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I'm creating a computer program where I need to calculate the parametrized circumference of an ellipse, like this:

x = r1 * cos(t), y = r2 * sin(t)

Now, say I want this parametrized ellipse to be tilted at an arbitrary angle. How do I go about this? Any obvious simplifications for i.e 30, 45 or 60 degrees?

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If you want to rotate $\theta$ radians, you should use $$t\mapsto \left( \begin{array}{c} a \cos (t) \cos (\theta )-b \sin (t) \sin (\theta ) \\ a \cos (t) \sin (\theta )+b \sin (t) \cos (\theta ) \end{array} \right) $$

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If you rotate $(x=r_1\cos t,y=r_2\sin t)$ by $\theta$ about $(0,0)$, the resulting curve is given by $(x'=r_1\cos t\cos\theta-r_2\sin t\sin\theta, y'=r_1\cos t\sin\theta+r_2\sin t\cos\theta)$.

(Using the fact that complex multiplication by $e^{i\theta}$ rotates by $\theta$ about $0$, the point $(x,y)=x+yi$ is mapped to $(x+iy)(\cos\theta+i\sin\theta)=$ $x\cos\theta-y\sin\theta+i(x\sin\theta+y\cos\theta)=$ $(x\cos\theta-y\sin\theta,x\sin\theta+y\cos\theta)$.)

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Thanks! I'll try this out in code tomorrow. – Pedery Jan 14 '11 at 7:28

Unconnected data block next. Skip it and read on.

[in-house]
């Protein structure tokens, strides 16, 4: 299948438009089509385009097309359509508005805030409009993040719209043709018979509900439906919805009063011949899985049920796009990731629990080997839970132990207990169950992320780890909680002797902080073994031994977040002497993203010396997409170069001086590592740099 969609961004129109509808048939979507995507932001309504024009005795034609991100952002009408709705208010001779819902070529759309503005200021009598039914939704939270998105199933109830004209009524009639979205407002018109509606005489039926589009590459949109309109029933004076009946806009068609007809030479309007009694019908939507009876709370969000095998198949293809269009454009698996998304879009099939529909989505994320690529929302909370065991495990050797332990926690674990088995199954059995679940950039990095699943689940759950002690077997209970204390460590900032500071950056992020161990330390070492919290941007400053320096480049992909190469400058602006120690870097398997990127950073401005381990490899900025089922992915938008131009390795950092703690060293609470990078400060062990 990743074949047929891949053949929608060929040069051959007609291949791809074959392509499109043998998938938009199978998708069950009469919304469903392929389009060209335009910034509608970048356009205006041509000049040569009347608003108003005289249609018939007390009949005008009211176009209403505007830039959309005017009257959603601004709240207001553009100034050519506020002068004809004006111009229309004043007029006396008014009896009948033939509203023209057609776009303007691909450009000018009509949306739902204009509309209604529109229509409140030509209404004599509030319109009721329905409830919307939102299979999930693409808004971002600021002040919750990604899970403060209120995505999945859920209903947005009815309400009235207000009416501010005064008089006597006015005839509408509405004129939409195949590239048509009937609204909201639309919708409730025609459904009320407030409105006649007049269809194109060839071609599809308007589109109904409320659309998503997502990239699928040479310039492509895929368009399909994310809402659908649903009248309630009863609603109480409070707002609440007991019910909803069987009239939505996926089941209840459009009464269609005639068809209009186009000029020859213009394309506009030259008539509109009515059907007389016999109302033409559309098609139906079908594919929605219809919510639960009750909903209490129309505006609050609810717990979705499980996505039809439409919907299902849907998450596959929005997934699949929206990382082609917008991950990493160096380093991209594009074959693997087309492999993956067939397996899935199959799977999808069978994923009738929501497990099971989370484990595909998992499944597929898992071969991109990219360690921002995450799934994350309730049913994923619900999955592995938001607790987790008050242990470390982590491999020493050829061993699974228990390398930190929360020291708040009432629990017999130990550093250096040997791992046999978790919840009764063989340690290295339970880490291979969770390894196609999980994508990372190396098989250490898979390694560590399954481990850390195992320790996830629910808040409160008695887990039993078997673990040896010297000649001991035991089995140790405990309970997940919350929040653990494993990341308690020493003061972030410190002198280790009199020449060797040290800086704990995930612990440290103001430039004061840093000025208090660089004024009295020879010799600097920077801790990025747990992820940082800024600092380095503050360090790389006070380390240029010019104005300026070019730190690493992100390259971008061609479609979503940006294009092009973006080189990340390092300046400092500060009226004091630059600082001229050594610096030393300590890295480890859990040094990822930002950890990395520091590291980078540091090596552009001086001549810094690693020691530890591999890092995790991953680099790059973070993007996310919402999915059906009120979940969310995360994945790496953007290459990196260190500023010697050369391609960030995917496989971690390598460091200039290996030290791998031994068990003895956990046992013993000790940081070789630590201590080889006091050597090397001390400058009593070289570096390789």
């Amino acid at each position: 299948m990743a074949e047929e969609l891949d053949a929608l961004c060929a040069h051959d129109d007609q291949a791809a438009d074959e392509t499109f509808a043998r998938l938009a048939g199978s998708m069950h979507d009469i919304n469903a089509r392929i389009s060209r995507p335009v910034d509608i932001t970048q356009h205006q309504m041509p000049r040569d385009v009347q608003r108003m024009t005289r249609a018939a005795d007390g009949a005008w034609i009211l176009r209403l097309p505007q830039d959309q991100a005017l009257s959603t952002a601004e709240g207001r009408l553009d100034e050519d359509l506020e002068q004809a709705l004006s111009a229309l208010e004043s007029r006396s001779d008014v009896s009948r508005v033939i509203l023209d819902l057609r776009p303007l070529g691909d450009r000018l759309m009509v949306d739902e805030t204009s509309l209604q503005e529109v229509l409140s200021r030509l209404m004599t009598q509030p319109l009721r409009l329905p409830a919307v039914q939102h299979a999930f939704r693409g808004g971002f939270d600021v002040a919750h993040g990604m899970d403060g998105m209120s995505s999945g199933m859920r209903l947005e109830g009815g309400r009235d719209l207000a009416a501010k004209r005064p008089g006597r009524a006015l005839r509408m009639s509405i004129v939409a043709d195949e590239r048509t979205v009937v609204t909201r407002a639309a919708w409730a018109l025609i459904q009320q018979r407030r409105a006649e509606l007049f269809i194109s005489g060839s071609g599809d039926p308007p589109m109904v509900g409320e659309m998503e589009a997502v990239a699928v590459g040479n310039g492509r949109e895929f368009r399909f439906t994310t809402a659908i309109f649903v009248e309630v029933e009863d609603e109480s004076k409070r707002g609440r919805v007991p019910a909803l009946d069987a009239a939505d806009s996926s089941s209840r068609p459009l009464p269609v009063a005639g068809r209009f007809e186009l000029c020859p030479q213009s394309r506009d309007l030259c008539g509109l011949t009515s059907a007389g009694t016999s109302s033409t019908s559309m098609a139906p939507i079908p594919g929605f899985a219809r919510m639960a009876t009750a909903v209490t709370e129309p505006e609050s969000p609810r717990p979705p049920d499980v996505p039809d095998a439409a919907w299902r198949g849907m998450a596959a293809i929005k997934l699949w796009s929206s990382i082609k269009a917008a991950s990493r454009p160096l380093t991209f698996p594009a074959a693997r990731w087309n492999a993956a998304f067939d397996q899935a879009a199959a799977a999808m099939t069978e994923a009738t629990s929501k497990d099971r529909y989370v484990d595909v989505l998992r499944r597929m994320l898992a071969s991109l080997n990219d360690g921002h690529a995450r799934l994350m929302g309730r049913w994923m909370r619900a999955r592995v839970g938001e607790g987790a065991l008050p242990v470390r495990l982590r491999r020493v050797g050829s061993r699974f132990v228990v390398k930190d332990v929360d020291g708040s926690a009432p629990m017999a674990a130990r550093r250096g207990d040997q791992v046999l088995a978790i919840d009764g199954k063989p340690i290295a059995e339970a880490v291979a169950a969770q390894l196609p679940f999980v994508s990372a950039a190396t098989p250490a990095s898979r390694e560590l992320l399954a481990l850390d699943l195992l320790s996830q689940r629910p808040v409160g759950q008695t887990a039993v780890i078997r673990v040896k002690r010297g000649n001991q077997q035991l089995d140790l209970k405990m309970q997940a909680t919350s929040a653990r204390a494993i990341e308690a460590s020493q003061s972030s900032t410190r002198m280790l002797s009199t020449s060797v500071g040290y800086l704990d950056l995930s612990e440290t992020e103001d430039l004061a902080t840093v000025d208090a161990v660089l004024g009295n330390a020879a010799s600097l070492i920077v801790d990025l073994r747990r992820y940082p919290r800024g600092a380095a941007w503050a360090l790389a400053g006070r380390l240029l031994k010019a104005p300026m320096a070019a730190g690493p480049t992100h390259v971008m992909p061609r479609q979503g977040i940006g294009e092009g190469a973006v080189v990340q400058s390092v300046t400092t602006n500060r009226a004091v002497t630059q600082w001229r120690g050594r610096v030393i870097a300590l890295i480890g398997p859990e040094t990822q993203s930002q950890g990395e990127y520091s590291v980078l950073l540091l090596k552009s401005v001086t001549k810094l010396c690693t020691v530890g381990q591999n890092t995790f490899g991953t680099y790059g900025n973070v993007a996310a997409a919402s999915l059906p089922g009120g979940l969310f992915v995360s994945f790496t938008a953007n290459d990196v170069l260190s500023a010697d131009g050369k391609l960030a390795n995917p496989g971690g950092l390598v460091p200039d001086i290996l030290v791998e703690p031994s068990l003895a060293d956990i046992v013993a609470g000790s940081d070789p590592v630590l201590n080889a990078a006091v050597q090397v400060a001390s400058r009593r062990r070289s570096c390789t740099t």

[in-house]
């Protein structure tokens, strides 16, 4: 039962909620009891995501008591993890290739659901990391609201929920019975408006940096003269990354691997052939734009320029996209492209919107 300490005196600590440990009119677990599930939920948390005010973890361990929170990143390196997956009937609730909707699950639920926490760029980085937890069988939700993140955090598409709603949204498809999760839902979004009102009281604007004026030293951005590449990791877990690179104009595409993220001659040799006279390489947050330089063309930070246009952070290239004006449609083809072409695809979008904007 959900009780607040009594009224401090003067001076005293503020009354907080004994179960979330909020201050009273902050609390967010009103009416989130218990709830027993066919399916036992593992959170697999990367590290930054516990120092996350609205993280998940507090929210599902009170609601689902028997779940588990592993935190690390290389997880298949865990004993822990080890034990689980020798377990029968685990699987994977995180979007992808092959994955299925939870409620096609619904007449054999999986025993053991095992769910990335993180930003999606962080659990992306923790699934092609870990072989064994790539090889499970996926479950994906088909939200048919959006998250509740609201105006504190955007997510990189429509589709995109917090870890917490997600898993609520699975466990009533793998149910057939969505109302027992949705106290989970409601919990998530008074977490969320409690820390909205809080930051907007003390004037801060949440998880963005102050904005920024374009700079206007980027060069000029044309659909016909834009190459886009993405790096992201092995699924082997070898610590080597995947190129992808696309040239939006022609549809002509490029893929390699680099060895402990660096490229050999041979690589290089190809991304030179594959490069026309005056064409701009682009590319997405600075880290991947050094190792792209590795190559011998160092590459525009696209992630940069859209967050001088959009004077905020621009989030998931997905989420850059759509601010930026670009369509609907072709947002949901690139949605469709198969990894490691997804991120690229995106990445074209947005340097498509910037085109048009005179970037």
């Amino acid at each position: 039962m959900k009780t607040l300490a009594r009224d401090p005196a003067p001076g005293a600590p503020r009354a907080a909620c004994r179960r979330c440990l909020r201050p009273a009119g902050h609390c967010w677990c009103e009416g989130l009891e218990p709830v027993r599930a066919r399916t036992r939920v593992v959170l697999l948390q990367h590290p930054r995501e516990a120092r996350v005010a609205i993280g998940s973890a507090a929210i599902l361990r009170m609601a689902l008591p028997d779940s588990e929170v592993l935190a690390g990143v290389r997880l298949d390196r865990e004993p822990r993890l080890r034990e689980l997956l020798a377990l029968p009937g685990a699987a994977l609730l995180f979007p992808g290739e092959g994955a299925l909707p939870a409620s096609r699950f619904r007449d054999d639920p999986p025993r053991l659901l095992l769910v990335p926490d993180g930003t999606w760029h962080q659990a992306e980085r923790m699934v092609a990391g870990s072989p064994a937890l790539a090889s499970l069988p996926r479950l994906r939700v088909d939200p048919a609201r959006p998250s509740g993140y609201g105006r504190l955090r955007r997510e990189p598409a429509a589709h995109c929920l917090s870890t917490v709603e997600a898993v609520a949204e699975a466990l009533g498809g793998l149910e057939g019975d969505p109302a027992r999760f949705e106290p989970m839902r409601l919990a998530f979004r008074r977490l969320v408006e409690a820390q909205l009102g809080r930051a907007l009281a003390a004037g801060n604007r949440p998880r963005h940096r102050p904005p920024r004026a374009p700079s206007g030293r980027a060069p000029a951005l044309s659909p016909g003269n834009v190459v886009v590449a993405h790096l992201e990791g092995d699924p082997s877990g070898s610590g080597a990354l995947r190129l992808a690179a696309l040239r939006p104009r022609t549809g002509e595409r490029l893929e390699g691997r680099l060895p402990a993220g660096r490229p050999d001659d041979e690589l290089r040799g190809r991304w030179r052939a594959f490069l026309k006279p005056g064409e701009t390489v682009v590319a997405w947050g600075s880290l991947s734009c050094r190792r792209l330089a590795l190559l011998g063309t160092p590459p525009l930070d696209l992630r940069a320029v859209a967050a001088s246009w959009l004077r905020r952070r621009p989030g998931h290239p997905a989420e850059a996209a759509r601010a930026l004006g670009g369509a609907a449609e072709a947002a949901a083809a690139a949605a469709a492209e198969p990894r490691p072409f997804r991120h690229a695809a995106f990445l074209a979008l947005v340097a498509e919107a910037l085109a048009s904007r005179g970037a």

$x = r_1 \cos(t)$, $y = r_2 \sin(t)$

using the equation of ellipse in polar form we have : (could someone confirm this please?)

$ r(\theta) = \frac {r_1r_2}{\sqrt {{r_1^2 \sin^2 (\theta)}+{r_2^2 \cos^2 (\theta)}}} $

to rotate by angle $\phi$ :

$ r(\theta) = \frac {r_1r_2}{\sqrt {{r_1^2 \sin^2 (\theta-\phi)}+{r_2^2 \cos^2 (\theta-\phi)}}} $

The original incorrect answer is below:

$x = r_1 \cos(t + \phi)$, $y = r_2 \sin(t + \phi) \text {, where }\phi$ is your angle of tilt in radians

This was as pointed out was my mistake on thinking polar while working with parametric. I have tried converting this to polar form but adding angle of $\phi$ and reverting back to parametric form so far has not been possible.

Has anyone seen solution of this problem by converting to polar coordinates and performing an angle addition and converting back to parametric form?

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I'm pretty sure that just changes the parameterization (which points correspond with which values of the parameter), not the orientation of the resulting curve. – Isaac Jan 14 '11 at 7:22
Yep, Isaac is correct. it would produce the same looking ellipse since t is in the interval [0, 360], regardless of whether a constant is added. Your answer would simply start and end the ellipse at a different place along the curve. – Pedery Jan 14 '11 at 7:25
@Arjang: the problem is that they aren't occurring "at" $\frac{\pi}{2}$ or $0$ in the sense of polar location; they are occurring "at" those values in the sense of, for instance, time. The points are still in the same places. – Isaac Jan 14 '11 at 7:30
@Arjang: compare this original, this by your formula, and this by my formula – Isaac Jan 14 '11 at 7:34
@Arjang: It looks like it works, but I think you want $\theta-\phi$ instead of $\theta+\phi$. – Isaac Jan 24 '11 at 1:55

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